Further, at the G-20 summit, India and Japan agreed to enhance their bilateral currency swap agreement from $15 billion to $50 billion. This, in effect, enhances India’s forex reserves in the event of a major flight of funds. Again, at the G-20 summit, the BRICS countries announced the creation of a $100 billion fund to fight currency shocks. China will contribute $41 billion, with Russia, India and Brazil each adding $18 billion and South Africa providing $5 billion. These announcements have already led to an appreciation in the rupee in recent days.
So far, so prudent. The crucial question is: will these measures be adequate to deal with a massive exodus of funds? That depends on just how massive the exodus will turn out to be. FII investments in debt in India stood at $28 billion on September 6; those in equity at $137 billion. Since the end of May, when the Fed announced its plans to taper QE, we have had an exit of $9 billion in debt but only $3 billion in equity. This does indicate that it is debt investments that will be primarily in jeopardy once the Fed commences its tapering. These are clearly of a magnitude that India can deal with.
Some commentators have argued that we are in for a repeat of the East Asian crisis of 1997 and that India cannot escape mauling this time. Such pessimism is misplaced for several reasons. First, the flight of funds in 1997 was primarily on account of loans made by foreign banks and domestic residents taking their savings abroad. FII outflows were a relatively small factor in the flight. Secondly, banks in East Asia were vulnerable because they had borrowed from abroad to finance a domestic property boom. This is not true today of India or, for that matter, the East Asian economies.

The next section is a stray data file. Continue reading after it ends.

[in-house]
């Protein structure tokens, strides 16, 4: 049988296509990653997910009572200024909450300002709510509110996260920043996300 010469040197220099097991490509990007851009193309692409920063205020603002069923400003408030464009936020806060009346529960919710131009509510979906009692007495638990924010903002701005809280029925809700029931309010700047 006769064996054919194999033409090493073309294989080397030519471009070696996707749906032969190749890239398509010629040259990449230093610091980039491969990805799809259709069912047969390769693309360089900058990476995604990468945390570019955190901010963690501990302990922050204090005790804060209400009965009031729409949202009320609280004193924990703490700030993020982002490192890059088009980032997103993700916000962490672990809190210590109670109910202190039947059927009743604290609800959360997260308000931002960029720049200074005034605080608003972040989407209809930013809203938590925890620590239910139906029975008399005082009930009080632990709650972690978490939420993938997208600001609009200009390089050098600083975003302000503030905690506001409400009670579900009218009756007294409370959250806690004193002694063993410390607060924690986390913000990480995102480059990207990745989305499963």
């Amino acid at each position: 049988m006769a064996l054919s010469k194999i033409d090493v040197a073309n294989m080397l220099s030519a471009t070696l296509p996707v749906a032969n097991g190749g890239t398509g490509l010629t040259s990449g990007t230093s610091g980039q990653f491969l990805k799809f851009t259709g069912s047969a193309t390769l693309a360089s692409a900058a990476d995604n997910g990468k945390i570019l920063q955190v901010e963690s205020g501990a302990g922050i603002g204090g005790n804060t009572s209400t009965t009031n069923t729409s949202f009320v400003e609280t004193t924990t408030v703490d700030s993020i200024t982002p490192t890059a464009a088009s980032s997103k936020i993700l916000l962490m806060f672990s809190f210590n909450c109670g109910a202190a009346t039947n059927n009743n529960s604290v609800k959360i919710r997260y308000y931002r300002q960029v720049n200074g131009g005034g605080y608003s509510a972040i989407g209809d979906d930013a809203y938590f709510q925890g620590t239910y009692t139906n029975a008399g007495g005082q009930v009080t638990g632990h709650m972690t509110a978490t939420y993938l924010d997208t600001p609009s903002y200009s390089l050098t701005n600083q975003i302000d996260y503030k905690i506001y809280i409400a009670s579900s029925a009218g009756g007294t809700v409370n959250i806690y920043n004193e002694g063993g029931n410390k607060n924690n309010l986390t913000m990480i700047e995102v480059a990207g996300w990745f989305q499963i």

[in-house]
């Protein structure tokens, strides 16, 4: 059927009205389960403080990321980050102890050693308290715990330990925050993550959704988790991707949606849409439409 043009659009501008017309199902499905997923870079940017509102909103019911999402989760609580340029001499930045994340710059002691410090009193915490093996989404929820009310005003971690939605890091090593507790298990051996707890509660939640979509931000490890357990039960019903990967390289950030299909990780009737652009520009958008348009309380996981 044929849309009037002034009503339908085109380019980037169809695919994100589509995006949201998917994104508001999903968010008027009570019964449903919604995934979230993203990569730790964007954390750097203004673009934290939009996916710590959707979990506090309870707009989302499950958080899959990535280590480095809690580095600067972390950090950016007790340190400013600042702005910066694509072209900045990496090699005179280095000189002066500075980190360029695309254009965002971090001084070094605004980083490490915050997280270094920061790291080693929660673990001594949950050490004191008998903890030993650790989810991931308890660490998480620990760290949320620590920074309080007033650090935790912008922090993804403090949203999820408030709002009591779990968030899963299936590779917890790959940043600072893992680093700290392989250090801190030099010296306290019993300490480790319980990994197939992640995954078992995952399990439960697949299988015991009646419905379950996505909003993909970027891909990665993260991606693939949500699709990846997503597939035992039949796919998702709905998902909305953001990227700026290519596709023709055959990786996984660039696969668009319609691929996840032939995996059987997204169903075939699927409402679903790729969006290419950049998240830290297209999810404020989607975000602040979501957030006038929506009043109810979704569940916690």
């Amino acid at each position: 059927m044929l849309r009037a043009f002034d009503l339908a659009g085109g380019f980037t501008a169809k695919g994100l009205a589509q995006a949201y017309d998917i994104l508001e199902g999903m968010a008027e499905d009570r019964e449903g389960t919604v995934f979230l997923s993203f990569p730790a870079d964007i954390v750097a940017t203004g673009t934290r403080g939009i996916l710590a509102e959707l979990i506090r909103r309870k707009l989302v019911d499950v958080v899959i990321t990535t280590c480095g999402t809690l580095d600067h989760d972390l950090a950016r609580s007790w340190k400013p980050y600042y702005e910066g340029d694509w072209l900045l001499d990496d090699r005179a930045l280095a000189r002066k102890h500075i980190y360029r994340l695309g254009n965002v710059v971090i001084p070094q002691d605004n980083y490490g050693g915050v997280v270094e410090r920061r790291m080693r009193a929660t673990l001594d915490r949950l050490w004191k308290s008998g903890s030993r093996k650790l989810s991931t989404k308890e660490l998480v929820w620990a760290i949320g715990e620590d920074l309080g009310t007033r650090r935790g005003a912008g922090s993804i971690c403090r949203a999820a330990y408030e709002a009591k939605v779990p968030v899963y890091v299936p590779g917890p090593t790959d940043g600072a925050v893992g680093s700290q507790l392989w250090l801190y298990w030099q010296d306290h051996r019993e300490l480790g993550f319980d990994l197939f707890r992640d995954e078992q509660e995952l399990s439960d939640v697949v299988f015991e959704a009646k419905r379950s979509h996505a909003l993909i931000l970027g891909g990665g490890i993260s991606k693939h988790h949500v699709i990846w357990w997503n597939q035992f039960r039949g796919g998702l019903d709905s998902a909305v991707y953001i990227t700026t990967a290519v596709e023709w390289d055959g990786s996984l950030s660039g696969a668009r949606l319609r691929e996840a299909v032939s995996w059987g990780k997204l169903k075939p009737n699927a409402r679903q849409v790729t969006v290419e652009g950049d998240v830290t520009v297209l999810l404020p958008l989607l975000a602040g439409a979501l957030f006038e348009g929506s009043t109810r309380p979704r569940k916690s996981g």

Thirdly, East Asian economies learnt that the way to deal with the ‘impossible trinity’ in an open economy — an independent monetary policy, free flows of capital and fixed exchange rates — is to let go of exchange rates. Floating exchange rates provide a natural corrective to volatile flows. Lastly, foreign exchange reserves in East Asia as well as India are at a higher level than in 1997 relative to imports.
One other lesson from the crisis of 1997 was that it makes sense for emerging economies to go slow on full capital account convertibility. India and China both won plaudits for having done so. The IMF, which had forcefully advocated full convertibility until then, has undergone a significant conversion since.
Is that all there is to coping with volatile capital flows? Alas, the financial crisis of 2007 has brought fresh revelations. At a conference at Jackson Hole in the U.S. last month, a professor at London Business School, Helene Rey, argued that, given the present scale of financial globalisation, even floating exchange rates may not offer emerging markets adequate protection.
Monetary policy in these economies will be at the mercy of the policies of central banks in the main centres of global finance. What emerging markets face is not so much the classical ‘trilemma’ posed by the ‘impossible trinity’ but a dilemma: to have an independent monetary policy or free capital flows. They cannot have both.
Rey thinks it unrealistic to expect central banks of advanced economies to do much to prevent spillovers of their monetary policies to the rest of the world. That leaves emerging markets with three options. One, curb the expansion of credit at a time when money comes flooding in. Two, impose limits on the leverage of financial intermediaries. These two measures fall within the category of ‘macro-prudential measures’. However, macro-prudential measures are not easily put in place or in time. There may be no escape, therefore, from the third option, namely, imposing capital controls. The challenge for policymakers in emerging markets in the years to come may well be to focus on a set of capital controls that will work, at least for short periods.
(The author is a professor at IIM, Ahmedabad. email@example.com)